The business landscape for graduates in 2016/17
The traditional ‘pyramid’ of management tiers has, in some sectors, been flattened, enabling graduates to see the opportunities for development
There is no doubt that the graduates of 2016 are entering an economy that it is in a better place than at any time in the past decade. While the speed and breadth of the recovery has been debated long and hard through the media, the fact that it is happening is no longer in question. However, questions remain and graduates will be starting their careers in a business landscape dominated by the looming ‘brexit’ uncertainty and its yet to be determined effect on the economy.
While gross domestic product and the numbers at work continue to rise, we have also reached, once again, a phase of nett migration. For the first time in many years there have been more people entering the country to work and live than there have been leaving for the same reasons. But there are still significant challenges, particularly for those starting out on their careers. Youth unemployment remains high, at an average of 17 per cent, which is more than double the official rate of unemployment of 8.3 per cent.
So while opportunities are demonstrably on the increase, the fact is that graduates are entering a recruitment landscape that was transformed by the recession, and is now more demanding than before, requiring more flexibility, creativity and fluidity to succeed.
The recruitment landscape today
Julie Ryan is Head of Tailored Solutions and Client Development at the Irish Management Institute (IMI), which delivers bespoke management and training to Irish and international companies. Speaking to gradireland, she first gave a panorama of how the landscape is currently looking for graduate recruits. “There are huge opportunities for graduating students, in a wide range of sectors. One of the noticeable things about the business landscape today is that, generally speaking, it is far less hierarchical than it previously was. The traditional ‘pyramid’ of management tiers has, in some sectors, been flattened, enabling graduates to see the opportunities for development in a company at a far earlier stage than was the norm. In today’s workplace, a people-centered culture is far more prevalent, though of course some sectors do it better than others. This development encourages workers to think laterally, and work laterally, in line with the ‘flatter’ business culture which surrounds them.” Julie adds that more and more companies are beginning to understand that good corporate strategy is synonymous with talent strategy and while it may not appear on the balance sheet, talent is the most valuable asset.
So what does a graduate recruiter want from the class of 2016? “They’re looking for individuals who will learn leadership behaviours early on, who will strive and thrive providing a swifter return on investment for the employer. The challenges for employers are to retain good graduate employees and not fall victim to high attrition rates. They need to provide a culture where the graduate will be mentored and developed as they work and that they can see their development path at an early stage. The millennial generation are quite idealistic, which some employers can construe as ‘needy,’ but it’s more complicated than that. They are very flexible, creative and open in terms of cultural awareness and can provide a huge amount in return for a company that provides them with the opportunity to develop. Many of the top performing organisations believe leadership starts at the point of career entry into the company – they are talent spotting from Day 1 and not waiting until midcareer to cultivate their senior leaders.”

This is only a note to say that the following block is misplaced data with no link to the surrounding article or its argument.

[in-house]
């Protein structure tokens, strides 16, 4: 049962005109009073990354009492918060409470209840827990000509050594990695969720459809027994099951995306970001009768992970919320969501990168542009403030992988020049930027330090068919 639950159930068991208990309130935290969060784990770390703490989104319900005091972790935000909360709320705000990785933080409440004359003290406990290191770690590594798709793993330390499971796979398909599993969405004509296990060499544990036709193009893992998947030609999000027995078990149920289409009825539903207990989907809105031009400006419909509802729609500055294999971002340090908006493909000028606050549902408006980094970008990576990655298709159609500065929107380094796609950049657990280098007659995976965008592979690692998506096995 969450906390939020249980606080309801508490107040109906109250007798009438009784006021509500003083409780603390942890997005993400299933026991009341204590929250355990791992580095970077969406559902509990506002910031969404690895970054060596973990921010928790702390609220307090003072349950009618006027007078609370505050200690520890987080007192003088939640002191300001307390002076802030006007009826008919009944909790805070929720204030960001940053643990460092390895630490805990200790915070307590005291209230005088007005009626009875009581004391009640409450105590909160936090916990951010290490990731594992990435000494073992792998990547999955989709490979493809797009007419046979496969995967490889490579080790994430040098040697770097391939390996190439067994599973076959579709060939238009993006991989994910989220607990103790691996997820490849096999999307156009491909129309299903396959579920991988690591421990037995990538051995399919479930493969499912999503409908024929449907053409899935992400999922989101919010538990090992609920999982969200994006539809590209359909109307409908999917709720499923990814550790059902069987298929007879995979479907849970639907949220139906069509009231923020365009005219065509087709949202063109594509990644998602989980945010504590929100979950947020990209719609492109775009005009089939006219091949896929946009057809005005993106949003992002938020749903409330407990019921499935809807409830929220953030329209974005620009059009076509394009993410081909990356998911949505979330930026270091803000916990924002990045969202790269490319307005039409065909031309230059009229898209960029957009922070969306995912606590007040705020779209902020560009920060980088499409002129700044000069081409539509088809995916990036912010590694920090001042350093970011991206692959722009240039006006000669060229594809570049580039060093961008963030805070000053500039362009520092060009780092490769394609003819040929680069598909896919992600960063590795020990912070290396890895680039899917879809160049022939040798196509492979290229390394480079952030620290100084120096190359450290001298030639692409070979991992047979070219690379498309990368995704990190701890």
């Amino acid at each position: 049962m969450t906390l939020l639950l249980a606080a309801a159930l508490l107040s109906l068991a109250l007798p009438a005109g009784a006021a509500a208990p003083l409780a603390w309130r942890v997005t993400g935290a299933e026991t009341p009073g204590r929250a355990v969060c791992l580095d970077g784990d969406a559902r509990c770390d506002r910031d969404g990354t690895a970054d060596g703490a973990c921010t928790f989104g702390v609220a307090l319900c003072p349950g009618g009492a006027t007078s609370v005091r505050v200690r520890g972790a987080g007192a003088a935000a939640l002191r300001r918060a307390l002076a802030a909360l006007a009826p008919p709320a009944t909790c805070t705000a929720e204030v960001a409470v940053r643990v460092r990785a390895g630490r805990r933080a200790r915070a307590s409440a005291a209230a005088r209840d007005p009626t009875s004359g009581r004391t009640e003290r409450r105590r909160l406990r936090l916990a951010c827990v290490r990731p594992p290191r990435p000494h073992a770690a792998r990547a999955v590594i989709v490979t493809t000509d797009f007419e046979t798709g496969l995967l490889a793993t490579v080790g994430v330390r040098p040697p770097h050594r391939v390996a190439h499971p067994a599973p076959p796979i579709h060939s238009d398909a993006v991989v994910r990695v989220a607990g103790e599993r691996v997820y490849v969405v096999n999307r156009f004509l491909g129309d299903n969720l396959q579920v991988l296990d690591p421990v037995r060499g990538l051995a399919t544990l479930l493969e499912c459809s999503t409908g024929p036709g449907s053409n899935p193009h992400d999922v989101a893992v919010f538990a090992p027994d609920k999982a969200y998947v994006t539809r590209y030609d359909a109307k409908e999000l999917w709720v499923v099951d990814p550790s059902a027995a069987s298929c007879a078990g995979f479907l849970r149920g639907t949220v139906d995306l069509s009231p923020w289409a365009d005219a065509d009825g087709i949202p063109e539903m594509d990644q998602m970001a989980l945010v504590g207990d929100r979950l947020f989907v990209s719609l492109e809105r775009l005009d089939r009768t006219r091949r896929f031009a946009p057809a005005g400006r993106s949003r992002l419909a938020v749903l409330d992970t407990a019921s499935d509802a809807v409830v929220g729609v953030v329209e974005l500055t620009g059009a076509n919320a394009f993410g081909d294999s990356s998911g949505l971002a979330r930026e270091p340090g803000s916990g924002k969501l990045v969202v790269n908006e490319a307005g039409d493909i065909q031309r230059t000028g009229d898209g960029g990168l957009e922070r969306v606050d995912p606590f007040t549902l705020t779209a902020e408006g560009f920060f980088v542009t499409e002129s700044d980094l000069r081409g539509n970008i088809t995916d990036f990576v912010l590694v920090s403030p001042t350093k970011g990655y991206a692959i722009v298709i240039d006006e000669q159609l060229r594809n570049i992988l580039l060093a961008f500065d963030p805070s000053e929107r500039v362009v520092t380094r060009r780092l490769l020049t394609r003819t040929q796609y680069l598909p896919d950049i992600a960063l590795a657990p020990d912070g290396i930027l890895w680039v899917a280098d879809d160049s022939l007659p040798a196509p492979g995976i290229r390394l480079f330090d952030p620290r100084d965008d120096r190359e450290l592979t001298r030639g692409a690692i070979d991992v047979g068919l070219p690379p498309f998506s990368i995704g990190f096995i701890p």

While this people-centric, development led culture is developing in Ireland, it can still learn from other global organisations, with many employers ‘grappling’ with the changes that this involves. So, to shift the focus from the job provider to the job seeker, what can graduates do to distinguish themselves from the competition? “There’s a huge amount that graduates can do”, says Julie. “It’s very important that they are proactive and do not expect anything to be handed to them. It’s still a very competitive marketplace. It’s very important that they network, learn to listen and find out how the business works. Developing communications skills and the ability to understand and empathise with senior colleagues is vital. In college, students can develop these skills through volunteering and managing in clubs and societies. While it’s important that companies offer development opportunities for graduates, students shouldn’t expect the HR Department to sort out their future for them, that’s their responsibility.”
So, the outlook is bright, but graduates need to keep an eye on the terrain, which is constantly shifting, in ways not seen before. “CEO’s of some company’s now have talent strategy as part of their performance management metrics,” adds Julie. The whole issue of talent management is moving beyond HR and becoming far more company-wide in progressive organisations, and we’re seeing a lot more of them out there. Today’s graduates need to prepare themselves as best they can to take advantage of the opportunities ahead.”
Ruairi Kavanagh is editor at gradireland.